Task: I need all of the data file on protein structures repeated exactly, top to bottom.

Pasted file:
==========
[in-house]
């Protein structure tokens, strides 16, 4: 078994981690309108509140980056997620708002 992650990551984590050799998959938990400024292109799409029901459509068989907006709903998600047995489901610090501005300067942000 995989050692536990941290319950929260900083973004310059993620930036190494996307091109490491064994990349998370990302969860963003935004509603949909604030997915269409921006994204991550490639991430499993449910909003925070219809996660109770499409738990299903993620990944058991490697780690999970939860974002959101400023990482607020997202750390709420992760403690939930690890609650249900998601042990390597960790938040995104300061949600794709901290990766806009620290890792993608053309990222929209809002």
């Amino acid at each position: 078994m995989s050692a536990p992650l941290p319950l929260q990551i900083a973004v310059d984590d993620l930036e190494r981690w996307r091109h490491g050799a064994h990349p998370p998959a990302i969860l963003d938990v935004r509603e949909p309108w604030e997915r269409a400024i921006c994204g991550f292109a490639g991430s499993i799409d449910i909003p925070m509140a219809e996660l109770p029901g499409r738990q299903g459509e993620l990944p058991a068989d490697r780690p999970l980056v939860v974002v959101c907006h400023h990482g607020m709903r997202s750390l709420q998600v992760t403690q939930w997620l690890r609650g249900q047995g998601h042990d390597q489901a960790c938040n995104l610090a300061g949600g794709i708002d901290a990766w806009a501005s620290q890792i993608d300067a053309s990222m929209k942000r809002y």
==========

[in-house]
């Protein structure tokens, strides 16, 4: 078994981690309108509140980056997620708002 992650990551984590050799998959938990400024292109799409029901459509068989907006709903998600047995489901610090501005300067942000 995989050692536990941290319950929260900083973004310059993620930036190494996307091109490491064994990349998370990302969860963003935004509603949909604030997915269409921006994204991550490639991430499993449910909003925070219809996660109770499409738990299903993620990944058991490697780690999970939860974002959101400023990482607020997202750390709420992760403690939930690890609650249900998601042990390597960790938040995104300061949600794709901290990766806009620290890792993608053309990222929209809002």
């Amino acid at each position: 078994m995989s050692a536990p992650l941290p319950l929260q990551i900083a973004v310059d984590d993620l930036e190494r981690w996307r091109h490491g050799a064994h990349p998370p998959a990302i969860l963003d938990v935004r509603e949909p309108w604030e997915r269409a400024i921006c994204g991550f292109a490639g991430s499993i799409d449910i909003p925070m509140a219809e996660l109770p029901g499409r738990q299903g459509e993620l990944p058991a068989d490697r780690p999970l980056v939860v974002v959101c907006h400023h990482g607020m709903r997202s750390l709420q998600v992760t403690q939930w997620l690890r609650g249900q047995g998601h042990d390597q489901a960790c938040n995104l610090a300061g949600g794709i708002d901290a990766w806009a501005s620290q890792i993608d300067a053309s990222m929209k942000r809002y």